The literature world has lost one of its best.
Nobel Prize-winning novelist Gabriel García Márquez died at his home in Mexico City Thursday afternoon. He was 87.
For generations, García Márquez captivated audiences with his novels and short stories about Latin America, superstition, inequality, and violence. He is credited for popularizing “magical realism,” a genre in which reality and fantasy are combined.
His books “One Hundred Years of Solitude,” “Love in the Time of Cholera,” and “Autumn of the Patriarch” are some of the most well-known and best-selling books of all time.
“With the passing of Gabriel García Márquez, the world has lost one of its greatest visionary writers — and one of my favorites from the time I was young,” said President Obama in a statement.
Former President Bill Clinton said he was “always amazed by his unique gifts of imagination, clarity of thought, and emotional honesty.”
It has been reported that the highly-admired writer and journalist considered Clinton one of his friends.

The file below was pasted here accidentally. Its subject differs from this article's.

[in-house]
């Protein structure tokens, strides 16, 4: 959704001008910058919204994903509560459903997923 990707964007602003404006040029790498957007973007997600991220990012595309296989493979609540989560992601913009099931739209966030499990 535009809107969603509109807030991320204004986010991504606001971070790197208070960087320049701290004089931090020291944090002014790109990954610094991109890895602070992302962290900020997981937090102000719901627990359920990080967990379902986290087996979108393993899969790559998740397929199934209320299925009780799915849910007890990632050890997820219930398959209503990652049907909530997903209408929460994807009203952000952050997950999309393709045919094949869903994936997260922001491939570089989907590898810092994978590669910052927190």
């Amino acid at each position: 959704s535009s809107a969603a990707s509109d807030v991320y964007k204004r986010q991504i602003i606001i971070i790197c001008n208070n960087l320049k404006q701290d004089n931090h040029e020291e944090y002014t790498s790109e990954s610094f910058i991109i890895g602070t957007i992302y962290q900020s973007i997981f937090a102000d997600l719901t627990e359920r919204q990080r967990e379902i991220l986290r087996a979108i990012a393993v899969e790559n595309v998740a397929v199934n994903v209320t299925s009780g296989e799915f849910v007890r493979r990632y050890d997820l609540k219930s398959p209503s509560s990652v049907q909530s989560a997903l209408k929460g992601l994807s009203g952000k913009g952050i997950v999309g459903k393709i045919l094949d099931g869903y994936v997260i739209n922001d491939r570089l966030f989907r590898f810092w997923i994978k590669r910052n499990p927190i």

“I was honored to be his friend and to know his great heart and brilliant mind for more than 20 years,” Clinton said in a statement after the news broke.
García Márquez was often called the most significant Spanish-language author since “Don Quixote” author Miguel de Cervantes.
In 1982, he received the Nobel Prize for Literature, becoming the first Colombian and fourth Latin American to win such an award in literature.
Mexican President Enrique Peña Nieto also expressed his condolences.
“On behalf of Mexico, I would like to express my sorrow for the passing of one of the greatest writers of our time, Gabriel García Márquez,” Mexican President Enrique Peña Nieto tweeted.
Earlier this month, García Márquez was hospitalized for lung infections and dehydration. However, the exact cause of his death is still unknown.
García Márquez is survived by his wife Mercedes Barcha, two sons and countless of fans.
May he rest in peace.